Poultry Predator Protection

On this North Carolina farm, an alert rooster keeps the chickens safe from predators.


| April/May 2011





In regard to protecting poultry from airborne predators, we have found the best defense is a good rooster.

Our 40 hens free range over an acre enclosed by a 6-foot, woven-wire fence. The chickens generally hang out under a large willow tree, planted specifically for that purpose, or along the fence. If the birds happen to be in the open when a hawk appears, our rooster — chosen for alertness as well as cockiness — will sound the alarm and the hens will noisily scatter to the tree or fence line.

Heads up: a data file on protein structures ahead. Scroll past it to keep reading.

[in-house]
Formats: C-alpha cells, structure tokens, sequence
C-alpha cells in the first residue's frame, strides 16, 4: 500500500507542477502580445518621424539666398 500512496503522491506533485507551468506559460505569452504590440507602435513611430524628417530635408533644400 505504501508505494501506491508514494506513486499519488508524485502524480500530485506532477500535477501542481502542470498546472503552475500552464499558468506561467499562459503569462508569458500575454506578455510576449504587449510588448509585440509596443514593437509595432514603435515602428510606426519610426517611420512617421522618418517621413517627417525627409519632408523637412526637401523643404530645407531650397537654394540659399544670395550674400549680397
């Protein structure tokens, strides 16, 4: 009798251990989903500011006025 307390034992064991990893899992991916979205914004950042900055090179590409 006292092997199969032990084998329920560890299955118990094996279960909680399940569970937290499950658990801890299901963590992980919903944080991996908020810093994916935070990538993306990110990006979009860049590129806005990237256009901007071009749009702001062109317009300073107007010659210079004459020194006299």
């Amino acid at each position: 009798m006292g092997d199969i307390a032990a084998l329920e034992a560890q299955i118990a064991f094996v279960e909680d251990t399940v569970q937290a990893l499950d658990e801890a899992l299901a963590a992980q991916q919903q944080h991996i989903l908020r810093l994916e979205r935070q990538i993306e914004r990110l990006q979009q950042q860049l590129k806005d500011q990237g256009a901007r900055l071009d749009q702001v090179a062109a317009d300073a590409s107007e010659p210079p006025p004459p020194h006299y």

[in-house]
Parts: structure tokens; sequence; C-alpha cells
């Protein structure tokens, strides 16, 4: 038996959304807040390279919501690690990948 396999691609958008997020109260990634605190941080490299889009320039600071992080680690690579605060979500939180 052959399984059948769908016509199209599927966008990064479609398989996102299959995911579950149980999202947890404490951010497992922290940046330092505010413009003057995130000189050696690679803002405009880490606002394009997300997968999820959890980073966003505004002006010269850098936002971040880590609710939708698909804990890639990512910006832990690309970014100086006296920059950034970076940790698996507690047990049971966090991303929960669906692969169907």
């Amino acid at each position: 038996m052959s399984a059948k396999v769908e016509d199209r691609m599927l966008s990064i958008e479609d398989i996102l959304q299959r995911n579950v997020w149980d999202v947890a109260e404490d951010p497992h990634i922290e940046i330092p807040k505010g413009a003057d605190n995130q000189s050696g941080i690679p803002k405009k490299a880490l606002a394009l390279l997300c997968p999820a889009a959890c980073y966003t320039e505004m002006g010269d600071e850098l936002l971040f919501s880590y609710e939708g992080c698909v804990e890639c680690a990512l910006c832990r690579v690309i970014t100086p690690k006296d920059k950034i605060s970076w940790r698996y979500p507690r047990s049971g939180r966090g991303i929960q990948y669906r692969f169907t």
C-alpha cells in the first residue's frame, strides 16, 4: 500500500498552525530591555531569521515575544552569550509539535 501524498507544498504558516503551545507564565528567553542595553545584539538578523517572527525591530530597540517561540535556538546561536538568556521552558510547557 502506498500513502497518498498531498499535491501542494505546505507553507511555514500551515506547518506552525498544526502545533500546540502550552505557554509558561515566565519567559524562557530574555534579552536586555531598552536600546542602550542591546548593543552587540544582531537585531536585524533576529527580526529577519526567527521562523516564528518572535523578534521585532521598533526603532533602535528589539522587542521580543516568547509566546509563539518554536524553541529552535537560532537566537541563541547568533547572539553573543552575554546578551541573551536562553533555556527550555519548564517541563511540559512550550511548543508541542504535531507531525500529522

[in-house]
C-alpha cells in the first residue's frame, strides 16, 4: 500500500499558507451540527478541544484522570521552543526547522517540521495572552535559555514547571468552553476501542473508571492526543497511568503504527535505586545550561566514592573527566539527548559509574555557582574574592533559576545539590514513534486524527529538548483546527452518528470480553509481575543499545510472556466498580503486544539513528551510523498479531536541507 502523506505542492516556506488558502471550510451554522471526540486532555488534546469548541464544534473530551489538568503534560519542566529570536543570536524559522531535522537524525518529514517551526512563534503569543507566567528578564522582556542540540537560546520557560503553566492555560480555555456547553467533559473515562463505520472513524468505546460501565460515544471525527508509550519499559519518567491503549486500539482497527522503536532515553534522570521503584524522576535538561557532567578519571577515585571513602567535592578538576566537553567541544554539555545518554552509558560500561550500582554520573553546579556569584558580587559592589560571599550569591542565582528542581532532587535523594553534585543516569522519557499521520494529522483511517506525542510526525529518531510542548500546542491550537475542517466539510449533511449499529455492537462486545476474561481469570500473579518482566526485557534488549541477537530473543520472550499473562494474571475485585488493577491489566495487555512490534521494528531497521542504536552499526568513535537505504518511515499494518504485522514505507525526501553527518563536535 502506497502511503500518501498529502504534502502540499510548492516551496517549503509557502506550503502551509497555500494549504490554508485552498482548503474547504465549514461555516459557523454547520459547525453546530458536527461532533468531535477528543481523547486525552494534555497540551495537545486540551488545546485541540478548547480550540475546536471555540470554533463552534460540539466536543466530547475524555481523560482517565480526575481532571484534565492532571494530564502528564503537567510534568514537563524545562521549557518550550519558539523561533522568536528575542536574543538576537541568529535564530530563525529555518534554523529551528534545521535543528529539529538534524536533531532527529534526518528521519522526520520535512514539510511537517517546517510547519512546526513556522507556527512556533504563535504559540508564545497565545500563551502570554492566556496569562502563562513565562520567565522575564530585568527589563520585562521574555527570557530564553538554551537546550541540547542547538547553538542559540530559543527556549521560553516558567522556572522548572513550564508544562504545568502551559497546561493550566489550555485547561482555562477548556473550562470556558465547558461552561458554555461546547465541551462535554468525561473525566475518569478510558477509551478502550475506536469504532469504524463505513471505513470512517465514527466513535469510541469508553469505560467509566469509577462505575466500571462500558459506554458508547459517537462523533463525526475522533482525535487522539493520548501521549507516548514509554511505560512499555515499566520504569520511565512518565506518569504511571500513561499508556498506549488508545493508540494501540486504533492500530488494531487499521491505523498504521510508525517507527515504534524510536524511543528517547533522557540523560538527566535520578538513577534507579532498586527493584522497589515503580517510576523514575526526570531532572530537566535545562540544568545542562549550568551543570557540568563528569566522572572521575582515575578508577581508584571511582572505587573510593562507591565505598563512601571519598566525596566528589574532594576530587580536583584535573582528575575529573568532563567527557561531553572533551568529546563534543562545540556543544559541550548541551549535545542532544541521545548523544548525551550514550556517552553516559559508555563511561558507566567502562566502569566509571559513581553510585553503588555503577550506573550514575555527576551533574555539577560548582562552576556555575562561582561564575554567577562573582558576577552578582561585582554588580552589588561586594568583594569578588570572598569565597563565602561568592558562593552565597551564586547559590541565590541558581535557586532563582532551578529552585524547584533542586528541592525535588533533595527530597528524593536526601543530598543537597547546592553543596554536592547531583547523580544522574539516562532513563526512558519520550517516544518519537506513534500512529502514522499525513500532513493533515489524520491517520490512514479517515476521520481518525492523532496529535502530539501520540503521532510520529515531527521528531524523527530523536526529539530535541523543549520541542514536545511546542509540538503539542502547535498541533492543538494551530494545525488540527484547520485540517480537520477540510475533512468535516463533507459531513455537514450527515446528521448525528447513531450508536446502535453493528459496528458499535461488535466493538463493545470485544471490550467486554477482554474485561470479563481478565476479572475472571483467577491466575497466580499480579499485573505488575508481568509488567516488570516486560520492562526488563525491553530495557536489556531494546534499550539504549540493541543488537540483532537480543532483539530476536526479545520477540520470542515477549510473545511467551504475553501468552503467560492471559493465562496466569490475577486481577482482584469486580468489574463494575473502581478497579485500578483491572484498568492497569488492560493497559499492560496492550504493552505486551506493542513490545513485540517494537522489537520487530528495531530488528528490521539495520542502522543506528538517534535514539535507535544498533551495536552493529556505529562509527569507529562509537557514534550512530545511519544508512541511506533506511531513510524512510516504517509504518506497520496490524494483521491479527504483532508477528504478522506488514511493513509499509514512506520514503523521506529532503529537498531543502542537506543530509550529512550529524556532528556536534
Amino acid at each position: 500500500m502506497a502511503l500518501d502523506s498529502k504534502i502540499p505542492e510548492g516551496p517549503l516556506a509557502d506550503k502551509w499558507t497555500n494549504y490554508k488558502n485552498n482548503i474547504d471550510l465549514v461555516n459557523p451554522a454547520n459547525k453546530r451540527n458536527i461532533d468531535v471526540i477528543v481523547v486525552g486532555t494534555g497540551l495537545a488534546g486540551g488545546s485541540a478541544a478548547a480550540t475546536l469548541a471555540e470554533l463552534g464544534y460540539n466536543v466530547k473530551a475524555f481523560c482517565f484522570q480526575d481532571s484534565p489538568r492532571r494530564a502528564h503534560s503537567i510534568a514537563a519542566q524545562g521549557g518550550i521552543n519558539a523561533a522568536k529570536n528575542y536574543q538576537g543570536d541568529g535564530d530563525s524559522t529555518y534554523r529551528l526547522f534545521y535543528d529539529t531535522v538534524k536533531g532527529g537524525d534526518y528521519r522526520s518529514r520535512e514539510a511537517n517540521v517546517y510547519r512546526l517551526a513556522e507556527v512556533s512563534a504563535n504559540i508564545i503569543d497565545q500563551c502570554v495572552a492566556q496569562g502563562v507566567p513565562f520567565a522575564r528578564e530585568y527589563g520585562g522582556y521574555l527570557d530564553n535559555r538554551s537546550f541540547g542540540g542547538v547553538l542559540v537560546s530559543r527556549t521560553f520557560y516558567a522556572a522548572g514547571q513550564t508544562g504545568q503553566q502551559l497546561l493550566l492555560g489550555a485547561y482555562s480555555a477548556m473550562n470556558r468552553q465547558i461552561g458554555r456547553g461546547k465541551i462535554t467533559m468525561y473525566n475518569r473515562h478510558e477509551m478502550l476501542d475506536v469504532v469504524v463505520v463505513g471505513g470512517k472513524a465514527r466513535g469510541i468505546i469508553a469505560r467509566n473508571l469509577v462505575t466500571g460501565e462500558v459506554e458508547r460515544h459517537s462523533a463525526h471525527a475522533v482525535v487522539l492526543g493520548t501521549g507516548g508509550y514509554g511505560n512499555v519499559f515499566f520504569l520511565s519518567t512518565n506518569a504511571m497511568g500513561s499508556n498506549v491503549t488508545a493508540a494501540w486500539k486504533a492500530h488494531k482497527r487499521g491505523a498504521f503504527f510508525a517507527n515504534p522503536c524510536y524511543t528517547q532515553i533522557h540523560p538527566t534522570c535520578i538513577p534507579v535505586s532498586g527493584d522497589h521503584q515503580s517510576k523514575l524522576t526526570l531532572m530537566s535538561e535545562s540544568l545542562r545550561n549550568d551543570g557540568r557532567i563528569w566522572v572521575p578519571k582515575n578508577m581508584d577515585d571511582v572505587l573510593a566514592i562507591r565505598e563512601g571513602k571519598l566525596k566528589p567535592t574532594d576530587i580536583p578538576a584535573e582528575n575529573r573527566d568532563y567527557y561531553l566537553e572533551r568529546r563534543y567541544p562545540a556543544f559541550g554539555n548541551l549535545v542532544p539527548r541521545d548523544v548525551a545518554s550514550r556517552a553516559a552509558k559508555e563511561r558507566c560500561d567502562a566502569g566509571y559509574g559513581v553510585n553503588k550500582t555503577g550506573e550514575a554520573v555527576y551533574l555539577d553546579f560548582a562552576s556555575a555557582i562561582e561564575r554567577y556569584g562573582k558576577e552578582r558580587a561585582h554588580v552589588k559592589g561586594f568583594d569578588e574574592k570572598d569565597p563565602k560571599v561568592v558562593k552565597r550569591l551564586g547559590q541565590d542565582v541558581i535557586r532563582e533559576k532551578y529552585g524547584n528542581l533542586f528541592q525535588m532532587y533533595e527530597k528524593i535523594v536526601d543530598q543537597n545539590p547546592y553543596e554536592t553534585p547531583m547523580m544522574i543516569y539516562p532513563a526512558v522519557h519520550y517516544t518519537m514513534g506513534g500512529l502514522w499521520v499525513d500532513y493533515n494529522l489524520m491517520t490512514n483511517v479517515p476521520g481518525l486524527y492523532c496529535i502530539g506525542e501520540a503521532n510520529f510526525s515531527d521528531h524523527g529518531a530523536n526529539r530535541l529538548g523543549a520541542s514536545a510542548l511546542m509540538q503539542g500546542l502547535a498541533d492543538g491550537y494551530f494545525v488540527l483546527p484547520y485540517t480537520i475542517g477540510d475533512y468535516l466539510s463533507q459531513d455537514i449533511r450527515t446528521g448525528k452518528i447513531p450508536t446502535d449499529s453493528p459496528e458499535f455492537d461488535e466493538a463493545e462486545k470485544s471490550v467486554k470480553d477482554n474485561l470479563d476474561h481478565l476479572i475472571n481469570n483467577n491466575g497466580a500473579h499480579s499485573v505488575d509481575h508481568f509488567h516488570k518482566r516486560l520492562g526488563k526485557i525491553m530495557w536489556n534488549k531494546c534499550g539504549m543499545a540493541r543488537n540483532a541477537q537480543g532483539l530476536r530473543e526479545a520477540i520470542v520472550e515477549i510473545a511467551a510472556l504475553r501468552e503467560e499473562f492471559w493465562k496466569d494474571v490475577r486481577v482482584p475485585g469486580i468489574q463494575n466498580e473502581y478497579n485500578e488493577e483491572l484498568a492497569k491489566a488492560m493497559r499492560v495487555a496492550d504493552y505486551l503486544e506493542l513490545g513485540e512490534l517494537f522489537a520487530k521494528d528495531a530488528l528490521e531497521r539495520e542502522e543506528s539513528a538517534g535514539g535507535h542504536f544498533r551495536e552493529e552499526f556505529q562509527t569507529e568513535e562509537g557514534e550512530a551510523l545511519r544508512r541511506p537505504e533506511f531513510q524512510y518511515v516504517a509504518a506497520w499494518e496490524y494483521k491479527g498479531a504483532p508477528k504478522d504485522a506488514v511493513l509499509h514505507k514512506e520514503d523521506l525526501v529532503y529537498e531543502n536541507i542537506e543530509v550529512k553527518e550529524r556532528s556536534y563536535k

In nine years, we’ve lost only a few chicks and one small hen to a hawk. We close up the chickens each evening.

The other predator that deserves mentioning is the chicken snake (a common name for rat snakes). These snakes will eat eggs and chicks, and they’re not at all shy. We’ve found the best way to keep them out of the coop is to place a few perforated soda bottles with mothballs inside them around the coop.

Richard House
Goldsboro, North Carolina





dairy goat

MOTHER EARTH NEWS FAIR

Aug. 5-6, 2017
Albany, Ore.

Discover a dazzling array of workshops and lectures designed to get you further down the path to independence and self-reliance.

LEARN MORE